Surface-initiated controlled radical polymerizations from silica nanoparticles, gold nanocrystals, and bionanoparticles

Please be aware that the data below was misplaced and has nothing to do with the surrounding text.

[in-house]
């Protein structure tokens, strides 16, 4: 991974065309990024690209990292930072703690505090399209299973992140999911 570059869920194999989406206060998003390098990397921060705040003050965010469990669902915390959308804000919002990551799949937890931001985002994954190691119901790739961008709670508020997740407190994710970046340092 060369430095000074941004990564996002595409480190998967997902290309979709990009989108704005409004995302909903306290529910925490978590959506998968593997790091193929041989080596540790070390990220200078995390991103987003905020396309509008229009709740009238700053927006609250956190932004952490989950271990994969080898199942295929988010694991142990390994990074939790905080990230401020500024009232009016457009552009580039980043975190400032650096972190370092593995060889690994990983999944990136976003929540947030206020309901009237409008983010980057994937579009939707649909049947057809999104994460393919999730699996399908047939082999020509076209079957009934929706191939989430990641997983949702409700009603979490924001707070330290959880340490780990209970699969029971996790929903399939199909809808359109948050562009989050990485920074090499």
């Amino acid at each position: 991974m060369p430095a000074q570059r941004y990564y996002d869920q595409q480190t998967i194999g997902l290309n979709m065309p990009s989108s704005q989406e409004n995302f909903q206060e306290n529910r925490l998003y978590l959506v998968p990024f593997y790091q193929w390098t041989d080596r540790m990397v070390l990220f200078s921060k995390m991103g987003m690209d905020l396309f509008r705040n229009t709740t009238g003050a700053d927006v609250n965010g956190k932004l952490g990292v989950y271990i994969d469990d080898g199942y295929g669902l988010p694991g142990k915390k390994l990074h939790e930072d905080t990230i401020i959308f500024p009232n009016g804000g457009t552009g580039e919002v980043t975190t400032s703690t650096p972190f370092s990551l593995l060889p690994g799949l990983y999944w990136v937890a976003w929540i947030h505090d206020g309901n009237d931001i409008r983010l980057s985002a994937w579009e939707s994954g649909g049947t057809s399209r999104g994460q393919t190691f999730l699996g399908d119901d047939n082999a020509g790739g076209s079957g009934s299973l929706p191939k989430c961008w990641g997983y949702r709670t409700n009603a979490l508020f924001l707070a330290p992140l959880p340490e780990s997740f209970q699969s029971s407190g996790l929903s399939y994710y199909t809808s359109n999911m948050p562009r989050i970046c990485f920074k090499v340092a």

In recent years, core/shell nanohybrids containing a nanoparticle core and a distinct surrounding shell of polymer brushes have received extensive attention in nanoelectronics, nanophotonics, catalysis, nanopatterning, drug delivery, biosensing, and many others. From the large variety of existing polymerization methods on the one hand and strategies for grafting onto nanoparticle surfaces on the other hand, the combination of grafting-from with controlled radical polymerization (CRP) techniques has turned out to be the best suited for synthesizing these well-defined core/shell nanohybrids and is known as surface-initiated CRP. Most common among these are surface-initiated atom transfer radical polymerization (ATRP), surface-initiated reversible addition–fragmentation chain transfer (RAFT) polymerization, and surface-initiated nitroxide-mediated polymerization (NMP). This review highlights the state of the art of growing polymers from nanoparticles using surface-initiated CRP techniques. We focus on mechanistic aspects, synthetic procedures, and the formation of complex architectures as well as novel properties. From the vast number of examples of nanoparticle/polymer hybrids formed by surface-initiated CRP techniques, we present nanohybrid formation from the particularly important and most studied silica nanoparticles, gold nanocrystals, and proteins which can be regarded as bionanoparticles.